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    Tuesday 25 June 2019

    New rules for indirect transfers by offshore parties

    Changes bring greater clarity to reporting and taxation requirements when offshore parties indirectly transfer Chinese entities.

    China’s State Administration of Taxation (SAT) has released Announcement 7 Matters of Corporate Income Tax on Indirect Transfer of Properties by Non-Resident Enterprises, which took effect in February 2015. These new measures replace those of Circular 698. The announcement details the “substance over form” approach to the determination of tax liability and also expands on the types of transferred Chinese entities affected by the rules. Least attractive in the new measures is the introduction of a tax-withholding scheme that potentially increases the offshore buyer’s liability, while also increasing the offshore seller’s risk of incurring tax-related penalties.

    Affected transactions in Announcement 7

    In contrast to Circular 698, Announcement 7 applies to the indirect transfer of “properties of an establishment or place in China, immovable properties in China, equity investments in Chinese tax-resident enterprises, and other properties” which collectively are referred to as Taxable Properties in China (TPC). As illustrated below, the measures specifically apply to any transaction in which a Non-Resident Enterprise (NRE) transfers all or part of its equity or similar interests in another overseas enterprise, and this Transferred Overseas Enterprise (TOE) in turn directly or indirectly owns TPC.

    The language of Announcement 7 extends the rules beyond the mere purchase and sale of equity or interest in a TOE that holds TPC. Now any indirect transfer that has a similar result to that of a direct transfer transaction is captured. This includes any corporate reorganisation through which a change of TOE shareholders occurs.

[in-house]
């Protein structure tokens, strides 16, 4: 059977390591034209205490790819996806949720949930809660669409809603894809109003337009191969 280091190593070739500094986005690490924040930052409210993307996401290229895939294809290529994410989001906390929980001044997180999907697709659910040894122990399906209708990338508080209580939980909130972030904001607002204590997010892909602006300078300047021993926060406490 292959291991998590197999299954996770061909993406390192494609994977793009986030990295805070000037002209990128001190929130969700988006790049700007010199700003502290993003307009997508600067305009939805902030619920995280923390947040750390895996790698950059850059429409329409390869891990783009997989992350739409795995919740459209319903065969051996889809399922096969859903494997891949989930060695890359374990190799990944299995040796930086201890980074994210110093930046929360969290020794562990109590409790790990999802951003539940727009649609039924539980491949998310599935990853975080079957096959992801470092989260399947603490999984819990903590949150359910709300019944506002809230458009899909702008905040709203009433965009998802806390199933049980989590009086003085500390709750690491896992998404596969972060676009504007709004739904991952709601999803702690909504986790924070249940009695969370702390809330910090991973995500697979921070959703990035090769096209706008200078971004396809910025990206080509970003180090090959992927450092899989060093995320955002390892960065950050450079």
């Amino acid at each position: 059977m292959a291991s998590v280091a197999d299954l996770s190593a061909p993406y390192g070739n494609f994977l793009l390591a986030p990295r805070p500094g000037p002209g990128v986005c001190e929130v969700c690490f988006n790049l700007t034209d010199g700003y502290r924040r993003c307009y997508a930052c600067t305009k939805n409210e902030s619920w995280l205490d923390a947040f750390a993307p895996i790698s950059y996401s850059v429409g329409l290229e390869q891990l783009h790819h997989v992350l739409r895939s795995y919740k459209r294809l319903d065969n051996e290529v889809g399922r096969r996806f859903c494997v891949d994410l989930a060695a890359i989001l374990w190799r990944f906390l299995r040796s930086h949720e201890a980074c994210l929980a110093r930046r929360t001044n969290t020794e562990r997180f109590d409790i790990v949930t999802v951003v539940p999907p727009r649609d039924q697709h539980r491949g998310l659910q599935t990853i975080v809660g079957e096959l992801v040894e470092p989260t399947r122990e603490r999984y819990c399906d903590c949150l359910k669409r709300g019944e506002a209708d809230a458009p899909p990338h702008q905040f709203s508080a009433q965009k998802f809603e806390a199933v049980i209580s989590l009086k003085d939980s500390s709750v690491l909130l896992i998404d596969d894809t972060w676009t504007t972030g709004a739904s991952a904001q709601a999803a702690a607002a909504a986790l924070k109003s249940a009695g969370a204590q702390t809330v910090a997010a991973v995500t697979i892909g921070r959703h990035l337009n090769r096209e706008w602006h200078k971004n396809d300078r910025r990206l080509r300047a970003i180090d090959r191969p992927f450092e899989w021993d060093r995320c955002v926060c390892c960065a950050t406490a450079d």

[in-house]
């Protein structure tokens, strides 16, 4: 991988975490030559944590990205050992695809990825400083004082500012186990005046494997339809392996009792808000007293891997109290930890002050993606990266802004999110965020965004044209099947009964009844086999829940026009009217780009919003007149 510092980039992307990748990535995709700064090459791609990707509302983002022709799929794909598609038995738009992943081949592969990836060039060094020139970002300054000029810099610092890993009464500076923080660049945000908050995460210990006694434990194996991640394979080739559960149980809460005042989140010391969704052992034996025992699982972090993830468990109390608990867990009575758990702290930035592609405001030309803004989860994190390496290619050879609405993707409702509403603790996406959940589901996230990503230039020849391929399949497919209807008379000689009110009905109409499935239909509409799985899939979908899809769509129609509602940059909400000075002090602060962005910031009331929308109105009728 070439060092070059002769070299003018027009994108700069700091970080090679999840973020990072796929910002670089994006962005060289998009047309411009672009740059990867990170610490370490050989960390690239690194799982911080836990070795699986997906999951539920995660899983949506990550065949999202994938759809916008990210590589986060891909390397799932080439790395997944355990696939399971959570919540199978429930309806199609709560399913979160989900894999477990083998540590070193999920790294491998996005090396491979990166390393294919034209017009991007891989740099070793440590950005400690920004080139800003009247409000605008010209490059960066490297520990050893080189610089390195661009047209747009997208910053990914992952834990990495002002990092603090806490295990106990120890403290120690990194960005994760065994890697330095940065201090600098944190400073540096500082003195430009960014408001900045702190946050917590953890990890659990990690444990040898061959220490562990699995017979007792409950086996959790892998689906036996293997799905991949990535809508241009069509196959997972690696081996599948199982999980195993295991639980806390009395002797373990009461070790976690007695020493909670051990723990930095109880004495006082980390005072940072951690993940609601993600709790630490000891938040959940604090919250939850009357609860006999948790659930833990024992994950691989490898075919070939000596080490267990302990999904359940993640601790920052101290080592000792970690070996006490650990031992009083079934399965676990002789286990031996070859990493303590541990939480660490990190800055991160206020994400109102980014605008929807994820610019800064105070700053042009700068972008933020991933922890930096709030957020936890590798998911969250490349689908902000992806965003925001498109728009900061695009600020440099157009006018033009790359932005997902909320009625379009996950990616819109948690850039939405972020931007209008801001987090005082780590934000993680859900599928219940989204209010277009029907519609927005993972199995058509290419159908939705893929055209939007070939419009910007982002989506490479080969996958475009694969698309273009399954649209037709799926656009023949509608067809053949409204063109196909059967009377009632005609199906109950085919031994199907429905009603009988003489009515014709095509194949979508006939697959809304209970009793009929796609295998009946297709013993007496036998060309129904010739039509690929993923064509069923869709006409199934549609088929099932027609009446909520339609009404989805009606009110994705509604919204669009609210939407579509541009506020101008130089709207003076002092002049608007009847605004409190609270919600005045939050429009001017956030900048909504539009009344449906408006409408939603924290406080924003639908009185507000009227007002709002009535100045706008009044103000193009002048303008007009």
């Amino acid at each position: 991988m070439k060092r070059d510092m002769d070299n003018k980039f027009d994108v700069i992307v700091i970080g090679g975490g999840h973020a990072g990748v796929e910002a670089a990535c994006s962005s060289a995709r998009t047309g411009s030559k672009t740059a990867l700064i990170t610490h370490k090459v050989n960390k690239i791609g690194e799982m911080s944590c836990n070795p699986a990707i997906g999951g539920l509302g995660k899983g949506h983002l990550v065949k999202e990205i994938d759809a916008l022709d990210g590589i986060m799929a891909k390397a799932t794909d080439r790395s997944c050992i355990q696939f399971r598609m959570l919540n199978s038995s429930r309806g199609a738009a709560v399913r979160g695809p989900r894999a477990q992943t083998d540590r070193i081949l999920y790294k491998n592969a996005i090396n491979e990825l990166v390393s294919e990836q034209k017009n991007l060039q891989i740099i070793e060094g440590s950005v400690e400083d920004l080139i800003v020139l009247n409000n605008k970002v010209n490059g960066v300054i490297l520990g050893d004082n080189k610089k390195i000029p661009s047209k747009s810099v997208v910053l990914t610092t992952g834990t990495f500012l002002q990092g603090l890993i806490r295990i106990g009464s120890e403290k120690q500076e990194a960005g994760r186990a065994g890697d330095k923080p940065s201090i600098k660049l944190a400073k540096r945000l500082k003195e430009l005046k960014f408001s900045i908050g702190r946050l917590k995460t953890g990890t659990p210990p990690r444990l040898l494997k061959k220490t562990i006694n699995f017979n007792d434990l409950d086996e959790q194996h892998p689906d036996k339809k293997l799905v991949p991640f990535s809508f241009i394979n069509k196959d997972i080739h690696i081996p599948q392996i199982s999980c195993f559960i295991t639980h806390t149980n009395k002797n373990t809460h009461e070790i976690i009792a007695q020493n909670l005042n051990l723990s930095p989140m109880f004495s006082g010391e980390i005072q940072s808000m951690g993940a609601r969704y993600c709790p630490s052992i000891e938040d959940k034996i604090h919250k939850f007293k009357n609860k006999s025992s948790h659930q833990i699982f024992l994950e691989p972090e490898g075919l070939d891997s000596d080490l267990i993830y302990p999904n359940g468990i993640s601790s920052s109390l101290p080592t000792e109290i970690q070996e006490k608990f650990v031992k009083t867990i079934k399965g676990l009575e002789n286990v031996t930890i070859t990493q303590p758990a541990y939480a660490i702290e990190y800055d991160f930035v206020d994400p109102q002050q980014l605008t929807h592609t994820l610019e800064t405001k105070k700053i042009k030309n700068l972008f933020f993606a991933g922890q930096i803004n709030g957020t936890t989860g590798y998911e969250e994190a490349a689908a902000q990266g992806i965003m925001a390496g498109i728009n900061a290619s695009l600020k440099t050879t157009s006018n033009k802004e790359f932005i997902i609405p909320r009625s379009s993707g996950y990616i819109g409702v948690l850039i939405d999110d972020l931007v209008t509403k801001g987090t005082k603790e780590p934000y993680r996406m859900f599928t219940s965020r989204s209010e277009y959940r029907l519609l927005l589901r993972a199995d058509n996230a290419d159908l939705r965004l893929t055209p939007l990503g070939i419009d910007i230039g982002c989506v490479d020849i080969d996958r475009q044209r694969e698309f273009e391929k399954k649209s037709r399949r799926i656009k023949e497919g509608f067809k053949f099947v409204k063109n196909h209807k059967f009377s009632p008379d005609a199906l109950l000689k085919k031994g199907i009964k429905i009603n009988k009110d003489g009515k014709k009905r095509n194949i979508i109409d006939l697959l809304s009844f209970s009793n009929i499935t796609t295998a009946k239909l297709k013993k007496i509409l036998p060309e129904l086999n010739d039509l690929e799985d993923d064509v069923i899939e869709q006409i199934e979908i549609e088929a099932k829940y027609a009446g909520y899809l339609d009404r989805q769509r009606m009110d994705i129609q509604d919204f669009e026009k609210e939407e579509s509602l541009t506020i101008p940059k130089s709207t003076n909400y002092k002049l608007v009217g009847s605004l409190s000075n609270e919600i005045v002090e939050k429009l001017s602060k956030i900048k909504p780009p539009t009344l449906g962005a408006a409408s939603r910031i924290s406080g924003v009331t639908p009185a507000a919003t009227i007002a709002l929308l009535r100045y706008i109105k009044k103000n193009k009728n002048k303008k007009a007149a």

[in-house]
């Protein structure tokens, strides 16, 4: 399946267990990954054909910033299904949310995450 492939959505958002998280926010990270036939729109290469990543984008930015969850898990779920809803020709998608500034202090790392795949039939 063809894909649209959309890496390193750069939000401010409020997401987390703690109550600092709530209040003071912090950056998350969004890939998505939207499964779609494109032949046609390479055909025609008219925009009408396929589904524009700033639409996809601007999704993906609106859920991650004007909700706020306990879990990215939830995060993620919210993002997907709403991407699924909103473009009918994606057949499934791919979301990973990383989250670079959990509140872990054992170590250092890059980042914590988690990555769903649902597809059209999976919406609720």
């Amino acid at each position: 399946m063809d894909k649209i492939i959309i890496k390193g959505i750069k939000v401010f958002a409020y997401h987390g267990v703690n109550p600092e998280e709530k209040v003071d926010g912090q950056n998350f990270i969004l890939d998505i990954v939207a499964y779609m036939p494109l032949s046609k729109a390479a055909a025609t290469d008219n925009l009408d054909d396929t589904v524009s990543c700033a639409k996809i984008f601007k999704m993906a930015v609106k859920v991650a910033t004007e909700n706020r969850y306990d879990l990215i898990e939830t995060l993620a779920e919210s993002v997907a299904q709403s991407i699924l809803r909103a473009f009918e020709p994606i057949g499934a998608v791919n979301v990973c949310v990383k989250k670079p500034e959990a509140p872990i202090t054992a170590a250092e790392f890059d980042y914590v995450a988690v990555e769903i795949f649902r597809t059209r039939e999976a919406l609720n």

Example of indirect transfers affected by Announcement 7

    Reasonable commercial purpose

    Unlike Circular 698, Announcement 7 goes into great detail as to what does and does not constitute “reasonable commercial purpose”.

    Firstly, tax officials must examine in detail several key aspects of the TOE, such as its location, organisational structure and the portion of TOE assets or value directly or indirectly attributable to the TPC. In cases where a high percentage of TOE assets are derived from the TPC, or where the TOE functions and risks are inconsistent with the organisational structure, the transaction is automatically considered to lack reasonable commercial purpose.

    Conversely, an indirect transfer of TPC is automatically deemed as having reasonable commercial purpose if the NRE and the buyer of the TOE have certain shareholding relationships, such as the NRE owning all or most of the buyer, or vice versa, and if 100% of the consideration in the indirect transfer is in the form of equity. Other conditions may also apply, depending on circumstances.